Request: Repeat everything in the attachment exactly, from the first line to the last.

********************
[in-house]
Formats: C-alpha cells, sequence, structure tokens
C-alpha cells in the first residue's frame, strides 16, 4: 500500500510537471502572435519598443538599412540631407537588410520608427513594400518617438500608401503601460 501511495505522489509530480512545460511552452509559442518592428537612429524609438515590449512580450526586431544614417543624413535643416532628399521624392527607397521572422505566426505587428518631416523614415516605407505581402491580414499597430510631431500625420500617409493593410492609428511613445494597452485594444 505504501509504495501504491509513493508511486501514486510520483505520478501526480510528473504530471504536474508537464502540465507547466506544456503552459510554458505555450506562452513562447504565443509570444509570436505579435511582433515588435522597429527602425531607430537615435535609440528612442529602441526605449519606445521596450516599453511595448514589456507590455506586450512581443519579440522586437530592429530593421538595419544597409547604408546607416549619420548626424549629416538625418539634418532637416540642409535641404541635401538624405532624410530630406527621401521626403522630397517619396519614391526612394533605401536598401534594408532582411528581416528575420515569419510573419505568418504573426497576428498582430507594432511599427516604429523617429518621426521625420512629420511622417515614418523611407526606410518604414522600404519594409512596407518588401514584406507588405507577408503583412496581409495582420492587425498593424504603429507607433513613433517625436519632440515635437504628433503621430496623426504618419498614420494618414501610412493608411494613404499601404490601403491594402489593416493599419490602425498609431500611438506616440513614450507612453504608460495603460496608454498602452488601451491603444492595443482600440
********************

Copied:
[in-house]
Formats: C-alpha cells, sequence, structure tokens
C-alpha cells in the first residue's frame, strides 16, 4: 500500500510537471502572435519598443538599412540631407537588410520608427513594400518617438500608401503601460 501511495505522489509530480512545460511552452509559442518592428537612429524609438515590449512580450526586431544614417543624413535643416532628399521624392527607397521572422505566426505587428518631416523614415516605407505581402491580414499597430510631431500625420500617409493593410492609428511613445494597452485594444 505504501509504495501504491509513493508511486501514486510520483505520478501526480510528473504530471504536474508537464502540465507547466506544456503552459510554458505555450506562452513562447504565443509570444509570436505579435511582433515588435522597429527602425531607430537615435535609440528612442529602441526605449519606445521596450516599453511595448514589456507590455506586450512581443519579440522586437530592429530593421538595419544597409547604408546607416549619420548626424549629416538625418539634418532637416540642409535641404541635401538624405532624410530630406527621401521626403522630397517619396519614391526612394533605401536598401534594408532582411528581416528575420515569419510573419505568418504573426497576428498582430507594432511599427516604429523617429518621426521625420512629420511622417515614418523611407526606410518604414522600404519594409512596407518588401514584406507588405507577408503583412496581409495582420492587425498593424504603429507607433513613433517625436519632440515635437504628433503621430496623426504618419498614420494618414501610412493608411494613404499601404490601403491594402489593416493599419490602425498609431500611438506616440513614450507612453504608460495603460496608454498602452488601451491603444492595443482600440